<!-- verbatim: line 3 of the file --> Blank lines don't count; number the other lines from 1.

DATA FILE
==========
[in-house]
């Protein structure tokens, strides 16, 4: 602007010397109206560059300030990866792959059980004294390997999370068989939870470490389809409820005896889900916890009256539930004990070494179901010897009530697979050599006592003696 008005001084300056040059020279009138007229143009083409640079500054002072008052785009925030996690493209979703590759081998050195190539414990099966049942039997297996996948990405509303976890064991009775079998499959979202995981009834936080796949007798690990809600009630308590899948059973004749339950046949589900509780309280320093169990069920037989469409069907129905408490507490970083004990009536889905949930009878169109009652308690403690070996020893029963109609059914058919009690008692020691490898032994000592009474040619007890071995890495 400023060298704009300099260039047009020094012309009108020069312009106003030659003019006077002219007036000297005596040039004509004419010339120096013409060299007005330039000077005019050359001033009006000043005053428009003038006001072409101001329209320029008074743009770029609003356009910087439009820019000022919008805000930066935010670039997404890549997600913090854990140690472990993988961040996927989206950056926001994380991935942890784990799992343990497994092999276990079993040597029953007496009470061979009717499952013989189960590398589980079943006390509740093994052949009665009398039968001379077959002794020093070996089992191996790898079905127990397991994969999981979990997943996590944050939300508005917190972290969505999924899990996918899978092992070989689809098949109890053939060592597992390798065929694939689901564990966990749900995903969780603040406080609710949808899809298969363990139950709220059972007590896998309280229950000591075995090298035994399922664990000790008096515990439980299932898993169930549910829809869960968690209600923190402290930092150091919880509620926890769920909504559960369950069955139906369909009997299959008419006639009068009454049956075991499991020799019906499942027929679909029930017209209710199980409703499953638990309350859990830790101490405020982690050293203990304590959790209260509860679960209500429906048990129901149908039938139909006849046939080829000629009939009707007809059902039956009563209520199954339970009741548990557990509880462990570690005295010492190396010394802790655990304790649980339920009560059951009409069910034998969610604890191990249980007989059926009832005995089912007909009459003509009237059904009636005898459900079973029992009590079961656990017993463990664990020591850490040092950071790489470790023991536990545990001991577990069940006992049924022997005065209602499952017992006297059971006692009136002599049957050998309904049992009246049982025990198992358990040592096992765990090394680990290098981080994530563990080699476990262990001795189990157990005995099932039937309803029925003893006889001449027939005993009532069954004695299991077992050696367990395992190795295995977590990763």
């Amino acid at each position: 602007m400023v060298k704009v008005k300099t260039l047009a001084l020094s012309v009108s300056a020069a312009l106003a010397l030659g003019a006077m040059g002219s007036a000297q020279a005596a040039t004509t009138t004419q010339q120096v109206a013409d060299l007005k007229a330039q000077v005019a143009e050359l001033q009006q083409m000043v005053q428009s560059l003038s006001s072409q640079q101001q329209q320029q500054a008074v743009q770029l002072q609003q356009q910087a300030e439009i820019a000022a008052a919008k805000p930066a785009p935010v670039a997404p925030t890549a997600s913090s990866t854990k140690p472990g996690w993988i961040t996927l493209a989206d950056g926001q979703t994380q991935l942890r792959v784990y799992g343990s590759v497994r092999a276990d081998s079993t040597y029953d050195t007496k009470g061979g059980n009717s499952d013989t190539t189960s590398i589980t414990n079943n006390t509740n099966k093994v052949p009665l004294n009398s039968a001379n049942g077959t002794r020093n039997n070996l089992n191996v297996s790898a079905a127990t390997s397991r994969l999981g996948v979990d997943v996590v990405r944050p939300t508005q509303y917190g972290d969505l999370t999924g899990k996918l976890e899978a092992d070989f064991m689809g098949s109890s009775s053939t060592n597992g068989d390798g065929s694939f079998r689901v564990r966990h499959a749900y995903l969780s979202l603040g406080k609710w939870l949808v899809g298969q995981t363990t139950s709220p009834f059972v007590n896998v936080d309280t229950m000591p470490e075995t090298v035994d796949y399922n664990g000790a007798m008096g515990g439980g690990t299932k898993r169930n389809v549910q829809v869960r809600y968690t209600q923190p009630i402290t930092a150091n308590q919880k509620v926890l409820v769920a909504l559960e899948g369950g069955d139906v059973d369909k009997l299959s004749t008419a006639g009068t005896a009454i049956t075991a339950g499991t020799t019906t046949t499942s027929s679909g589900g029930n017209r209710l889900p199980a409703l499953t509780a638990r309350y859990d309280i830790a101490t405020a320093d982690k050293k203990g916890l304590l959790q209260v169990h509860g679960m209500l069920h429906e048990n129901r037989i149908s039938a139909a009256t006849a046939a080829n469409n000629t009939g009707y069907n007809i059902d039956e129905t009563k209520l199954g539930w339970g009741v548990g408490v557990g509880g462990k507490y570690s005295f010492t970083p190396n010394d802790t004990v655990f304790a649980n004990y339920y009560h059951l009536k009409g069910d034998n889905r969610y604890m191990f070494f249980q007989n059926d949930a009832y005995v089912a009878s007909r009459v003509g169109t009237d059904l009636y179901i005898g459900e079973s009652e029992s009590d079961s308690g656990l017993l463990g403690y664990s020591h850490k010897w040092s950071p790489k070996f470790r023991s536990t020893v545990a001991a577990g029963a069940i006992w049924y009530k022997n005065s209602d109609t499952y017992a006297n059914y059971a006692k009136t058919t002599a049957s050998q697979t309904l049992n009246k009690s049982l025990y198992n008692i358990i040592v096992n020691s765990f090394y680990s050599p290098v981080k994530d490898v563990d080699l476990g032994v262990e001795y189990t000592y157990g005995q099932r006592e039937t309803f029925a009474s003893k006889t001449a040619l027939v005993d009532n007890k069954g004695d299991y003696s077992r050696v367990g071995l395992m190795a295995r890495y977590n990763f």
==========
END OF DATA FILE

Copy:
């Amino acid at each position: 602007m400023v060298k704009v008005k300099t260039l047009a001084l020094s012309v009108s300056a020069a312009l106003a010397l030659g003019a006077m040059g002219s007036a000297q020279a005596a040039t004509t009138t004419q010339q120096v109206a013409d060299l007005k007229a330039q000077v005019a143009e050359l001033q009006q083409m000043v005053q428009s560059l003038s006001s072409q640079q101001q329209q320029q500054a008074v743009q770029l002072q609003q356009q910087a300030e439009i820019a000022a008052a919008k805000p930066a785009p935010v670039a997404p925030t890549a997600s913090s990866t854990k140690p472990g996690w993988i961040t996927l493209a989206d950056g926001q979703t994380q991935l942890r792959v784990y799992g343990s590759v497994r092999a276990d081998s079993t040597y029953d050195t007496k009470g061979g059980n009717s499952d013989t190539t189960s590398i589980t414990n079943n006390t509740n099966k093994v052949p009665l004294n009398s039968a001379n049942g077959t002794r020093n039997n070996l089992n191996v297996s790898a079905a127990t390997s397991r994969l999981g996948v979990d997943v996590v990405r944050p939300t508005q509303y917190g972290d969505l999370t999924g899990k996918l976890e899978a092992d070989f064991m689809g098949s109890s009775s053939t060592n597992g068989d390798g065929s694939f079998r689901v564990r966990h499959a749900y995903l969780s979202l603040g406080k609710w939870l949808v899809g298969q995981t363990t139950s709220p009834f059972v007590n896998v936080d309280t229950m000591p470490e075995t090298v035994d796949y399922n664990g000790a007798m008096g515990g439980g690990t299932k898993r169930n389809v549910q829809v869960r809600y968690t209600q923190p009630i402290t930092a150091n308590q919880k509620v926890l409820v769920a909504l559960e899948g369950g069955d139906v059973d369909k009997l299959s004749t008419a006639g009068t005896a009454i049956t075991a339950g499991t020799t019906t046949t499942s027929s679909g589900g029930n017209r209710l889900p199980a409703l499953t509780a638990r309350y859990d309280i830790a101490t405020a320093d982690k050293k203990g916890l304590l959790q209260v169990h509860g679960m209500l069920h429906e048990n129901r037989i149908s039938a139909a009256t006849a046939a080829n469409n000629t009939g009707y069907n007809i059902d039956e129905t009563k209520l199954g539930w339970g009741v548990g408490v557990g509880g462990k507490y570690s005295f010492t970083p190396n010394d802790t004990v655990f304790a649980n004990y339920y009560h059951l009536k009409g069910d034998n889905r969610y604890m191990f070494f249980q007989n059926d949930a009832y005995v089912a009878s007909r009459v003509g169109t009237d059904l009636y179901i005898g459900e079973s009652e029992s009590d079961s308690g656990l017993l463990g403690y664990s020591h850490k010897w040092s950071p790489k070996f470790r023991s536990t020893v545990a001991a577990g029963a069940i006992w049924y009530k022997n005065s209602d109609t499952y017992a006297n059914y059971a006692k009136t058919t002599a049957s050998q697979t309904l049992n009246k009690s049982l025990y198992n008692i358990i040592v096992n020691s765990f090394y680990s050599p290098v981080k994530d490898v563990d080699l476990g032994v262990e001795y189990t000592y157990g005995q099932r006592e039937t309803f029925a009474s003893k006889t001449a040619l027939v005993d009532n007890k069954g004695d299991y003696s077992r050696v367990g071995l395992m190795a295995r890495y977590n990763f």